As contacts move through your sales funnel, you nurture a relationship with them. The engagement that comes from that relationship elicits more and more information to help you know whether or not this contact is likely to buy from you.
As the relationship builds, the contact moves out of the Audience stage, where they were simply listening to general ideas about the problem or need they have, and they advance to the Lead stage, where they start taking action to pursue a solution.
But what exactly is a Lead? Is it a name? Is it an email address? Is it a telephone number? Is it an affirmation that they are interested in what you have to sell?
I believe that a Lead is a sales funnel contact who has realized just how acute their problem or need is and is starting to search out a solution. They’re willing to exchange a little bit of information about themselves in order to see if you could be one of the potential solution-providers to meet their needs. But what information you collect from them depends on your business.
I recently read an article that was published back in December 2009 (but the good stuff is always timeless!). In the article, Eric Rudolf proposes the difference between “a name”, “a lead”, and “an opportunity”. His article nicely bridges the gap that the marketing department and sales department often try to communicate over.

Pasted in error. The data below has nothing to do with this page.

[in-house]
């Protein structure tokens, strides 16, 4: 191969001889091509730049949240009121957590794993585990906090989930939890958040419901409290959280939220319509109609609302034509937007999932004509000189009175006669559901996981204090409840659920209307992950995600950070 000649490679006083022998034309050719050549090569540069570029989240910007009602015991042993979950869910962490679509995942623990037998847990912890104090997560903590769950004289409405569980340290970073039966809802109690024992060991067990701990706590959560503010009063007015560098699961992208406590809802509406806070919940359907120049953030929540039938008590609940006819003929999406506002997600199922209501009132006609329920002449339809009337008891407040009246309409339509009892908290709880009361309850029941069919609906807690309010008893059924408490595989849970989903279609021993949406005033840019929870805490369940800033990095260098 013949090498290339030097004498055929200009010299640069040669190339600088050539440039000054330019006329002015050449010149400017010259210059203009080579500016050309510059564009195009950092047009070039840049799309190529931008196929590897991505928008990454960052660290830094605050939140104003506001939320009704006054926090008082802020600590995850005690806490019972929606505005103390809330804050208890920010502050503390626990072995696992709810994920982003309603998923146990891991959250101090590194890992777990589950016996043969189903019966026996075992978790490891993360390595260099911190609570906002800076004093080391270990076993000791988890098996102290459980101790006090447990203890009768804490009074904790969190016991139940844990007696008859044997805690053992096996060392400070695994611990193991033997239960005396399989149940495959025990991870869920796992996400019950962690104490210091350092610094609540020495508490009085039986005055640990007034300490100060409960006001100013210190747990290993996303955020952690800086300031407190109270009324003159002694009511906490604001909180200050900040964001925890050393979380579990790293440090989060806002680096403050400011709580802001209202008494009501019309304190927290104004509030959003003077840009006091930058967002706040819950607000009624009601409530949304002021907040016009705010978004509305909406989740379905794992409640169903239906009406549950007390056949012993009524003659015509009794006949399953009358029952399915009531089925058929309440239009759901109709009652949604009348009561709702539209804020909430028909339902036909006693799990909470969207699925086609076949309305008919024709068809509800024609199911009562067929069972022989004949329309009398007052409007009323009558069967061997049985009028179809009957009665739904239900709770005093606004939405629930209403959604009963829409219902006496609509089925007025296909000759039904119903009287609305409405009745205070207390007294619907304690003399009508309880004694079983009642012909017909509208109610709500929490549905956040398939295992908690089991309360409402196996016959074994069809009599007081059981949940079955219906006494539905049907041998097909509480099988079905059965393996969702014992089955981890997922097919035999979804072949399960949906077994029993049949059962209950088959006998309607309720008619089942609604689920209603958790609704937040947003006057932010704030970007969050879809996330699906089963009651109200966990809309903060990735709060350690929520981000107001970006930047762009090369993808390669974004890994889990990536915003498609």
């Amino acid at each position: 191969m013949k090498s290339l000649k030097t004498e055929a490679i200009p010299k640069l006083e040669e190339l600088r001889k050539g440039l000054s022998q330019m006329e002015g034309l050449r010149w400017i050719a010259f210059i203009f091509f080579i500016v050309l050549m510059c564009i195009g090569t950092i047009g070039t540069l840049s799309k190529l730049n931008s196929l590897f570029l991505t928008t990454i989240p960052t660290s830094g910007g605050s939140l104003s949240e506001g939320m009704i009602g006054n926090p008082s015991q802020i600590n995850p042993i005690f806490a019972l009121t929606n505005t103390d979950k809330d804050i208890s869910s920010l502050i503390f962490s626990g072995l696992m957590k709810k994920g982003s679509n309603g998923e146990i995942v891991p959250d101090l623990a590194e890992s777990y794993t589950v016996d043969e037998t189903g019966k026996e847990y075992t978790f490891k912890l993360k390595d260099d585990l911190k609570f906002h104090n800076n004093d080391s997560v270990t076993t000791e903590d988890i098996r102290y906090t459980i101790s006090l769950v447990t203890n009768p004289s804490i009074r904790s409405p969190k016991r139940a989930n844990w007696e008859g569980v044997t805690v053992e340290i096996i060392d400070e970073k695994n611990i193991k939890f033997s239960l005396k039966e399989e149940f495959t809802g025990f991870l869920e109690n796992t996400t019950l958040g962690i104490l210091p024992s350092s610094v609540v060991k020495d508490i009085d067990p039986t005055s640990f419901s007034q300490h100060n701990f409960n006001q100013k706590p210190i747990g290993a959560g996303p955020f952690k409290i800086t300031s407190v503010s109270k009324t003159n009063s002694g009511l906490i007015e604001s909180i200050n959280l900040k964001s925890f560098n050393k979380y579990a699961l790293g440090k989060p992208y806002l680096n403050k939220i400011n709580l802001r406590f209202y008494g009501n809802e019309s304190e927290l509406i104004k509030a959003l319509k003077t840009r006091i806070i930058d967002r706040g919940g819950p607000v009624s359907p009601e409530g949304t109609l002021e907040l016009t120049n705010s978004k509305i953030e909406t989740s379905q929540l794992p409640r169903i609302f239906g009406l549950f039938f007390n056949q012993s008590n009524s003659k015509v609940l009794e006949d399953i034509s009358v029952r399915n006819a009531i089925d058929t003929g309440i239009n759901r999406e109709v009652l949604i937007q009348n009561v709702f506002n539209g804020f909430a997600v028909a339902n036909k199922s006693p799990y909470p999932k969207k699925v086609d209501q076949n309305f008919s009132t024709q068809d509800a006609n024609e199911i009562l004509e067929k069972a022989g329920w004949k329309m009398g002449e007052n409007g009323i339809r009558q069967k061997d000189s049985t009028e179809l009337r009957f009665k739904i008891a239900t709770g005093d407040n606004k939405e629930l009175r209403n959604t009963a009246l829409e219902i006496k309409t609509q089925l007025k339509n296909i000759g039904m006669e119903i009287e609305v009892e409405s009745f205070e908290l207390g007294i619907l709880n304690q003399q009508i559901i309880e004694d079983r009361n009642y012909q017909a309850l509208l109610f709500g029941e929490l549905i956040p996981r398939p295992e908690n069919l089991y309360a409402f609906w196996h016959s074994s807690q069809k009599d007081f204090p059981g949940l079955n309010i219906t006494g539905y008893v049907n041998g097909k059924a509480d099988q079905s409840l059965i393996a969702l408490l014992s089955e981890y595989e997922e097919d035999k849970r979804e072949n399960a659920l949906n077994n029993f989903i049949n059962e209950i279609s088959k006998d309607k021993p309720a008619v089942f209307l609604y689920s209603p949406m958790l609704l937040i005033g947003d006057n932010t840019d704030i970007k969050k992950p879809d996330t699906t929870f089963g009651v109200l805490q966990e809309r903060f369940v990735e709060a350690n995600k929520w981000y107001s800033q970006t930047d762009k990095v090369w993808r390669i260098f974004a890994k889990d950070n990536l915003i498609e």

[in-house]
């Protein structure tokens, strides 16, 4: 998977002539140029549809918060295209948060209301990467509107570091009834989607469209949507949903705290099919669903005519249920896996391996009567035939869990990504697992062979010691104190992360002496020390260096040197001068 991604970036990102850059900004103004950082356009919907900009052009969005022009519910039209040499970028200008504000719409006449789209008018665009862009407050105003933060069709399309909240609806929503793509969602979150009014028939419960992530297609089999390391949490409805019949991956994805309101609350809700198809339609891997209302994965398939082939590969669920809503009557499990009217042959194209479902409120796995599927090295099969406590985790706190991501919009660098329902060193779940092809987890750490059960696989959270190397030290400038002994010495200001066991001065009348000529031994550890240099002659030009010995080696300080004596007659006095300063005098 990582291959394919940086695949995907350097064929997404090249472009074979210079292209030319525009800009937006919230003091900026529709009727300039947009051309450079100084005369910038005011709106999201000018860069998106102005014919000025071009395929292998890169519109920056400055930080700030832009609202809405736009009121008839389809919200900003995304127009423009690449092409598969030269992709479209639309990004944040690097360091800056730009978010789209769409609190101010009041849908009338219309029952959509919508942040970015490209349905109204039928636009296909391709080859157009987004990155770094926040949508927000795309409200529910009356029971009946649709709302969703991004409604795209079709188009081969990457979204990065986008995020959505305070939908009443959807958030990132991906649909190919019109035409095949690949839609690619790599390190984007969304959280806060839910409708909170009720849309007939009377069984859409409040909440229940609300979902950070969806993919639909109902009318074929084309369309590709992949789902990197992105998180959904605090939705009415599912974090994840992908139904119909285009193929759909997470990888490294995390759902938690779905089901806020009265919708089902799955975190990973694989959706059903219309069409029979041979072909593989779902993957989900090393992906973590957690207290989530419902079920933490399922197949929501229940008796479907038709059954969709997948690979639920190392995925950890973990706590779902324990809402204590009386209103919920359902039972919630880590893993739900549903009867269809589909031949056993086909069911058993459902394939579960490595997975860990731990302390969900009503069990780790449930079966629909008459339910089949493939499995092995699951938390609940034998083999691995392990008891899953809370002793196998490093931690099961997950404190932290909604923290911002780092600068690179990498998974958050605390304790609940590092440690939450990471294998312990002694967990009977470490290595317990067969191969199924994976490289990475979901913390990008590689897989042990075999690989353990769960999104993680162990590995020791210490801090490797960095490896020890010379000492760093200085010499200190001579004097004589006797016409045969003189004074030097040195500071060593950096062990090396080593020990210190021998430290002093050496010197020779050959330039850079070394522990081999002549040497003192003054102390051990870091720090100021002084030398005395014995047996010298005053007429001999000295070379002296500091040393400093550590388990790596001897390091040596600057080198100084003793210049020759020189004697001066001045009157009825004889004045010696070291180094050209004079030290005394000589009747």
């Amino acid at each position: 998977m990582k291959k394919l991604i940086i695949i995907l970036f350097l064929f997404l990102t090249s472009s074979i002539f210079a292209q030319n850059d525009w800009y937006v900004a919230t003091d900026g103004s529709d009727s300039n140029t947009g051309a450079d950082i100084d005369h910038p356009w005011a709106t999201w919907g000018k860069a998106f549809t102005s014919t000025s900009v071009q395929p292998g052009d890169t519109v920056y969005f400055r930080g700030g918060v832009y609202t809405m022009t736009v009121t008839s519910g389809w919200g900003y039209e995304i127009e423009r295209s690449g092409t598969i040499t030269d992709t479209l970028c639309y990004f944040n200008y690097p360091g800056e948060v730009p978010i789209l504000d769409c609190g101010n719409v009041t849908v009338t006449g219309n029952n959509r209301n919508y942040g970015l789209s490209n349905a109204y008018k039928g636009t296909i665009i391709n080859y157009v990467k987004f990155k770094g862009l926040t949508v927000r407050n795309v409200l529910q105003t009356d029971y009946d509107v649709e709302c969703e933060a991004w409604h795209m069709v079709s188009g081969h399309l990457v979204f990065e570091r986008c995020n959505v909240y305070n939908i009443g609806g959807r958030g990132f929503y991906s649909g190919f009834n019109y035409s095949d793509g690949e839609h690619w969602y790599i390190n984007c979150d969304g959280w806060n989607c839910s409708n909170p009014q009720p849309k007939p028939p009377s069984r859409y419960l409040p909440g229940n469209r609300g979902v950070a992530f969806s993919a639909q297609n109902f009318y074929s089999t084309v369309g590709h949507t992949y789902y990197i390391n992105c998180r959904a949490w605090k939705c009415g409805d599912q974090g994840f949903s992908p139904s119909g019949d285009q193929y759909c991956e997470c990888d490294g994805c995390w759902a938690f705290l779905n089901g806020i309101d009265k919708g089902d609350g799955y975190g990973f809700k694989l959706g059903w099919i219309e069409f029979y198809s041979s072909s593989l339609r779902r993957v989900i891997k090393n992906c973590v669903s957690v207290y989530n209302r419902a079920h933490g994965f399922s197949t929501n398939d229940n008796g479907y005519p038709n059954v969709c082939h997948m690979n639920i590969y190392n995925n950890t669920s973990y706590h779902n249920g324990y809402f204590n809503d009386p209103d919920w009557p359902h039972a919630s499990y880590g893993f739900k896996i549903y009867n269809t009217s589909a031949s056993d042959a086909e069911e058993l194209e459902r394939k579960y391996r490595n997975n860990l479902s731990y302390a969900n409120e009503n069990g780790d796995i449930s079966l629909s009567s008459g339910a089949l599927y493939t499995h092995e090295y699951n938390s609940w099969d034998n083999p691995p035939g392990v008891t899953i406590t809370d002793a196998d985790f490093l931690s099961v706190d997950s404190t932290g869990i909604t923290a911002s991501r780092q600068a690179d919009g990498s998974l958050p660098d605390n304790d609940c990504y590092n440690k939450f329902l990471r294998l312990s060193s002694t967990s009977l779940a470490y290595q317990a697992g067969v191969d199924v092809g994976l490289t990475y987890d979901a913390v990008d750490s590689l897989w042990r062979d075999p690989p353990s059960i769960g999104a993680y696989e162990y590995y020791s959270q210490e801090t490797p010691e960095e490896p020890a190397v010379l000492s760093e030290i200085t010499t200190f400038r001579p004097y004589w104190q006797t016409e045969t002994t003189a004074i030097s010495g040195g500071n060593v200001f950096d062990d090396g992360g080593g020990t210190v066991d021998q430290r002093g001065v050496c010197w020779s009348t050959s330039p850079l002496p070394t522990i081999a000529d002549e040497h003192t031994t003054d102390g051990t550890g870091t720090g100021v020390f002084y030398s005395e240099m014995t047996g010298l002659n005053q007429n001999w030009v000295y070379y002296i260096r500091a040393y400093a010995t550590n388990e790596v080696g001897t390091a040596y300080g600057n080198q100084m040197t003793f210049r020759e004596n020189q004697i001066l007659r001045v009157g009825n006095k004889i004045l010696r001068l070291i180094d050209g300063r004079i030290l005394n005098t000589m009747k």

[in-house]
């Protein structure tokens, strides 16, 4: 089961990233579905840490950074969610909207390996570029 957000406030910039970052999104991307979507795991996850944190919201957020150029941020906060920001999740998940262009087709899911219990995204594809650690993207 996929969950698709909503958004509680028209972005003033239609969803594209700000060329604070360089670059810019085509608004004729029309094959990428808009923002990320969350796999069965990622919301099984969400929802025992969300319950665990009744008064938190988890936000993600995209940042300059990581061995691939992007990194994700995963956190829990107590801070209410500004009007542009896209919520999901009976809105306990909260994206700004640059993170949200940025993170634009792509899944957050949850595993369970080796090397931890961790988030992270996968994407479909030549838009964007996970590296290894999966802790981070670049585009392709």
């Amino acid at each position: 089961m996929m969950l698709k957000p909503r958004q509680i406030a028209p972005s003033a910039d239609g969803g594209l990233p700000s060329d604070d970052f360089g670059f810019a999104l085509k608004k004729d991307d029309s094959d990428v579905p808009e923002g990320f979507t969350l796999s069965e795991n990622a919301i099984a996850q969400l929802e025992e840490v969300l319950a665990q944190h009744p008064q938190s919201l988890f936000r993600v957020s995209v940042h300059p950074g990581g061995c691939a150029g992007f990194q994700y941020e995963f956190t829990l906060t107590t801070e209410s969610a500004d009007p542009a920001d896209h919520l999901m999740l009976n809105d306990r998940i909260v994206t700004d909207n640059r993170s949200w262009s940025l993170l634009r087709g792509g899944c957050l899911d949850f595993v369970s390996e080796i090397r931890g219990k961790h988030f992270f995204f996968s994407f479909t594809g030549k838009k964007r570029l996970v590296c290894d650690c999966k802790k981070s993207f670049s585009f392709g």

Summarizing what Rudolf says…
- A name is just a name with no context.
- A Lead is a name and contact information of someone within a target market who has expressed interest in learning more.
- An opportunity is a name and contact information of someone within a target market who has expressed interest in learning more, and has a budget, and is an decision-maker.
Those are pretty good definitions. And if I were to look at those and then compare them to how we understand sales funnels, I would suggest that a name is a contact from your Audience stage, a Lead is a contact from your Leads stage, and an opportunity is a contact from your Prospect stage. And this matches with what Rudolf is saying — an opportunity is the warmest and most likely to buy.
So what should you do? It doesn’t matter whether you work alone or have a big marketing department and sales department. You (and/or your team) need to get names in the Audience stage and then nurture the relationship into a Lead. Then, nurture the relationship into a Prospect. Once you’re there, the contact is ready to be sold.
Read Eric Rudolf’s article Is it a Lead or not? A marketer’s guide to communicating with sales.